About Earth Sciences | Department of Earth Sciences | Faculty of Science | UNB

Global Site Navigation (use tab and down arrow)

Faculty of Science
UNB Fredericton

Back to Earth Sciences

About Earth Sciences

What are the Earth Sciences?

The earth is a dynamic system that involves interactions within and between the solid earth (geosphere), the hydrosphere (oceans, lakes, rivers, groundwater), the atmosphere, and the biosphere: collectively our global environment.

The Earth Sciences, or Geosciences, are those natural sciences that study both the Earth itself, and its interactions with these other 'spheres'. An earth scientist can choose to specialize in a wide variety of disciplines.

Earth Sciences at UNB

The Department of Earth Sciences offers Bachelor of Science options in the Earth Sciences, and in Environmental Geosciences as well as joint programs in earth sciences and physics. Earth Sciences offers field schools and field training opportunities throughout its 4-year degree programs.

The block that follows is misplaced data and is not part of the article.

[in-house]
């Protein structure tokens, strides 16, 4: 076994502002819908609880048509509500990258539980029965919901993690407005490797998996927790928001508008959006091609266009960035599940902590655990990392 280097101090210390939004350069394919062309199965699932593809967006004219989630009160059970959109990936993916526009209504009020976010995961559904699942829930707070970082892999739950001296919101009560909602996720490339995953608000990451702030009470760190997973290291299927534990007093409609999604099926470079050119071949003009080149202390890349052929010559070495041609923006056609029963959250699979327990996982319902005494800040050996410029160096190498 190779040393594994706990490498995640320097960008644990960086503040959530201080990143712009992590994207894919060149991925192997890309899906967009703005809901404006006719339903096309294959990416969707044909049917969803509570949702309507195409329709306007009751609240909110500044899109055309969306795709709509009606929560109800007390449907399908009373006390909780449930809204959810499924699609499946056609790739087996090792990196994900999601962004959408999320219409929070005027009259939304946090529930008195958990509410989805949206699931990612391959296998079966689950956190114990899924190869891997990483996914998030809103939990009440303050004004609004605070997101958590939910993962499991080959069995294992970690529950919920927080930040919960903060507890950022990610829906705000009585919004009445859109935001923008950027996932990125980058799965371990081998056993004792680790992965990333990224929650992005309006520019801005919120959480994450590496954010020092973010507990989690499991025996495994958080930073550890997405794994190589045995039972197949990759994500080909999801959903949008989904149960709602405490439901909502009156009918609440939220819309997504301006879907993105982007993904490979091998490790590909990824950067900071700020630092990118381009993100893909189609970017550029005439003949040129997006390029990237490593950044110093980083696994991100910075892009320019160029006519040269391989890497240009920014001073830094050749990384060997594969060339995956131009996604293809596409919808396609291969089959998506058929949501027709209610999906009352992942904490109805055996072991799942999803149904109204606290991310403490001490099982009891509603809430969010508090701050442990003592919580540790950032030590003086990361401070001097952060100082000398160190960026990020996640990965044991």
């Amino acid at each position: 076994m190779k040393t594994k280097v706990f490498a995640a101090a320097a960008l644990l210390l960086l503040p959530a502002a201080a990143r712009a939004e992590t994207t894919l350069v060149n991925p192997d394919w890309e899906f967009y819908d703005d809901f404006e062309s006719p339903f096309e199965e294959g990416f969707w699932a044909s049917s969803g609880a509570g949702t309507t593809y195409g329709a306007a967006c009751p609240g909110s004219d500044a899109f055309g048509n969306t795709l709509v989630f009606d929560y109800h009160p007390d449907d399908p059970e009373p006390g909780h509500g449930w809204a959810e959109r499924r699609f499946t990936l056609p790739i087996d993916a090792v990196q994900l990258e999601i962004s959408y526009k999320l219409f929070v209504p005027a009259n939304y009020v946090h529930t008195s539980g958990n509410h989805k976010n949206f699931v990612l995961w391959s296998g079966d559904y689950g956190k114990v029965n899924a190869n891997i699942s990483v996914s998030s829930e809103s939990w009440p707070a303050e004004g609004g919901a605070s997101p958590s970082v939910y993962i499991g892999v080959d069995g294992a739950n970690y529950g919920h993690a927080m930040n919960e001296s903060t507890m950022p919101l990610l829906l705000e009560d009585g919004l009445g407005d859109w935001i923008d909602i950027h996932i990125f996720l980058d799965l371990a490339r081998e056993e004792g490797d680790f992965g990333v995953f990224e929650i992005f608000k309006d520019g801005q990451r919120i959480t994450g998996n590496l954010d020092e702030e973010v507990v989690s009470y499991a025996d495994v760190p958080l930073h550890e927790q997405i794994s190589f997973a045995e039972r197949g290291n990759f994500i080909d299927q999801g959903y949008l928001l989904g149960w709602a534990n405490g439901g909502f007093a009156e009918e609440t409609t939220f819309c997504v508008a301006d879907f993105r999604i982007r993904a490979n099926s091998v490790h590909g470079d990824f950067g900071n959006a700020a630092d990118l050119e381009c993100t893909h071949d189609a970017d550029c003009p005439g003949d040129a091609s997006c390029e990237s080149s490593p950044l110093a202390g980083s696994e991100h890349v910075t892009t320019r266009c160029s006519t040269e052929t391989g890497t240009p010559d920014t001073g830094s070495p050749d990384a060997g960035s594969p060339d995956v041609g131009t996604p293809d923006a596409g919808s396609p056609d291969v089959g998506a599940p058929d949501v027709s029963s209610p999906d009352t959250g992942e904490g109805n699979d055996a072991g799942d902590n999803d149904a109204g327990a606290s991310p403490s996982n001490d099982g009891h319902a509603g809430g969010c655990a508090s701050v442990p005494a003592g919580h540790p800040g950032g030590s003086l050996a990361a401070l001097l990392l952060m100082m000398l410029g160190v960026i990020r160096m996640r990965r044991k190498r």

Our comprehensive undergraduate and graduate degrees offer traditional strengths in all the major branches of earth sciences:

  • Economic geology
  • Environmental geochemistry
  • Exploration geophysics
  • Field geology
  • Igneous and metamorphic processes
  • Isotope geochemistry
  • Paleoenvironmental reconstructions
  • Paleontology
  • Planetary sciences
  • Sedimentary geology and petroleum geoscience
  • Structure and tectonics

A Bachelor of Arts in Earth Sciences, and a Minor in Earth Sciences, are also offered for students in other programs that are interested in a coherent set of earth science courses. Introductory (1000-level) lecture courses require no previous (high school) exposure to the earth sciences.

For undergraduates

Joint programs

The UNB advantage

  • Focus on field techniques and field learning
  • BSc degree tailored to assure professional registration across Canada
  • High Faculty to student ratio and personalized education experience
  • New Quartermain Earth Science Centre resources
  • Numerous student awards through endowed scholarship funds
  • Dedication to undergraduate research through fourth year honours projects
  • Access to state-of-the-art instrumentation to support earth science research
  • Strong connections with natural resource industries and government surveys
  • Active and well-organized undergraduate student associate (Bailey Society)